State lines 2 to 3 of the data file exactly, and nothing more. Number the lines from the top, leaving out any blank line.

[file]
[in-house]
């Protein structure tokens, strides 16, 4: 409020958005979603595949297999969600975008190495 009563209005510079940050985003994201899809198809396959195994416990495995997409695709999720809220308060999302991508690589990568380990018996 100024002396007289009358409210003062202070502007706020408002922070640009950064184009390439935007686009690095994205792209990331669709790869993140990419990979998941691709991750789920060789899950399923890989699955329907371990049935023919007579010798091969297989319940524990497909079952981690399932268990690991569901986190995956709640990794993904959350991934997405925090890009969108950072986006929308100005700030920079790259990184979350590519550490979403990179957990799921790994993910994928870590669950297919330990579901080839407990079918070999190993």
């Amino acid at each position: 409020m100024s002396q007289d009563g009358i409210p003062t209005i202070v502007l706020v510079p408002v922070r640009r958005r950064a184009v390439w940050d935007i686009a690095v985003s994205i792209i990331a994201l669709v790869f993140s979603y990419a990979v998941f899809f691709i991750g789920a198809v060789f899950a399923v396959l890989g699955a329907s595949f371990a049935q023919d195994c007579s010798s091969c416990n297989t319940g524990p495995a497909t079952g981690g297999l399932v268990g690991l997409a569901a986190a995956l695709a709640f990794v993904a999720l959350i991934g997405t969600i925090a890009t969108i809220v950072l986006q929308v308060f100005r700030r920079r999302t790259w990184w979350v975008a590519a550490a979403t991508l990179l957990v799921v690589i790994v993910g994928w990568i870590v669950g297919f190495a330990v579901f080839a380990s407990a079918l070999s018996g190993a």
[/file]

């Protein structure tokens, strides 16, 4: 409020958005979603595949297999969600975008190495 009563209005510079940050985003994201899809198809396959195994416990495995997409695709999720809220308060999302991508690589990568380990018996 100024002396007289009358409210003062202070502007706020408002922070640009950064184009390439935007686009690095994205792209990331669709790869993140990419990979998941691709991750789920060789899950399923890989699955329907371990049935023919007579010798091969297989319940524990497909079952981690399932268990690991569901986190995956709640990794993904959350991934997405925090890009969108950072986006929308100005700030920079790259990184979350590519550490979403990179957990799921790994993910994928870590669950297919330990579901080839407990079918070999190993």
């Amino acid at each position: 409020m100024s002396q007289d009563g009358i409210p003062t209005i202070v502007l706020v510079p408002v922070r640009r958005r950064a184009v390439w940050d935007i686009a690095v985003s994205i792209i990331a994201l669709v790869f993140s979603y990419a990979v998941f899809f691709i991750g789920a198809v060789f899950a399923v396959l890989g699955a329907s595949f371990a049935q023919d195994c007579s010798s091969c416990n297989t319940g524990p495995a497909t079952g981690g297999l399932v268990g690991l997409a569901a986190a995956l695709a709640f990794v993904a999720l959350i991934g997405t969600i925090a890009t969108i809220v950072l986006q929308v308060f100005r700030r920079r999302t790259w990184w979350v975008a590519a550490a979403t991508l990179l957990v799921v690589i790994v993910g994928w990568i870590v669950g297919f190495a330990v579901f080839a380990s407990a079918l070999s018996g190993a």